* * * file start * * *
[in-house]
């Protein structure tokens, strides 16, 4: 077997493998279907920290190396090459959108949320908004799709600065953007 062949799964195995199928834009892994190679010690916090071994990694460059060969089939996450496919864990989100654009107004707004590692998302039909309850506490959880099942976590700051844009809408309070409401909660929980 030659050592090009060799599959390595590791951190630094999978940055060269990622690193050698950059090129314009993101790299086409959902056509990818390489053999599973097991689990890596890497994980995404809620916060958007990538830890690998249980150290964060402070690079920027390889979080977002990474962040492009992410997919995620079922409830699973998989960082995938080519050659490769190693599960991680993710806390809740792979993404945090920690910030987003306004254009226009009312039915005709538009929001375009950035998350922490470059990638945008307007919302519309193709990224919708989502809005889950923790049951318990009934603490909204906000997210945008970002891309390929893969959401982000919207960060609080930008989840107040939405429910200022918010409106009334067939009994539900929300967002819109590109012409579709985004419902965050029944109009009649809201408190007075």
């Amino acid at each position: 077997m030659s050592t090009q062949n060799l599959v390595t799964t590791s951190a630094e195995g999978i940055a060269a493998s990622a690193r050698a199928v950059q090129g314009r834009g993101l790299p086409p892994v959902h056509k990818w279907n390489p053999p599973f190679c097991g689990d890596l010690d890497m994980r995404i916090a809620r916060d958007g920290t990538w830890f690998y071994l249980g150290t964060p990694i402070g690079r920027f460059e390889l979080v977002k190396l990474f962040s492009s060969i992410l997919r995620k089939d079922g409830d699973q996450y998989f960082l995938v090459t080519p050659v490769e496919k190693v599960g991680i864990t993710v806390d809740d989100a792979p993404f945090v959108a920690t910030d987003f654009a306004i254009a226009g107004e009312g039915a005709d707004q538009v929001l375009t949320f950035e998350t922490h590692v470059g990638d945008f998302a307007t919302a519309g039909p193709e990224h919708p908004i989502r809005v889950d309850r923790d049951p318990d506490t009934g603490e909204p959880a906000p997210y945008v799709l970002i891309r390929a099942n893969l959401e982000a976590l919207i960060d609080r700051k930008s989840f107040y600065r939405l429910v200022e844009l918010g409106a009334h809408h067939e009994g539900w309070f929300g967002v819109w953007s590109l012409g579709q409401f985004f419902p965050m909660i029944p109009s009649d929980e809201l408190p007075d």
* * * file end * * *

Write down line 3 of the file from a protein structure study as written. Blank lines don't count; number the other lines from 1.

């Amino acid at each position: 077997m030659s050592t090009q062949n060799l599959v390595t799964t590791s951190a630094e195995g999978i940055a060269a493998s990622a690193r050698a199928v950059q090129g314009r834009g993101l790299p086409p892994v959902h056509k990818w279907n390489p053999p599973f190679c097991g689990d890596l010690d890497m994980r995404i916090a809620r916060d958007g920290t990538w830890f690998y071994l249980g150290t964060p990694i402070g690079r920027f460059e390889l979080v977002k190396l990474f962040s492009s060969i992410l997919r995620k089939d079922g409830d699973q996450y998989f960082l995938v090459t080519p050659v490769e496919k190693v599960g991680i864990t993710v806390d809740d989100a792979p993404f945090v959108a920690t910030d987003f654009a306004i254009a226009g107004e009312g039915a005709d707004q538009v929001l375009t949320f950035e998350t922490h590692v470059g990638d945008f998302a307007t919302a519309g039909p193709e990224h919708p908004i989502r809005v889950d309850r923790d049951p318990d506490t009934g603490e909204p959880a906000p997210y945008v799709l970002i891309r390929a099942n893969l959401e982000a976590l919207i960060d609080r700051k930008s989840f107040y600065r939405l429910v200022e844009l918010g409106a009334h809408h067939e009994g539900w309070f929300g967002v819109w953007s590109l012409g579709q409401f985004f419902p965050m909660i029944p109009s009649d929980e809201l408190p007075d």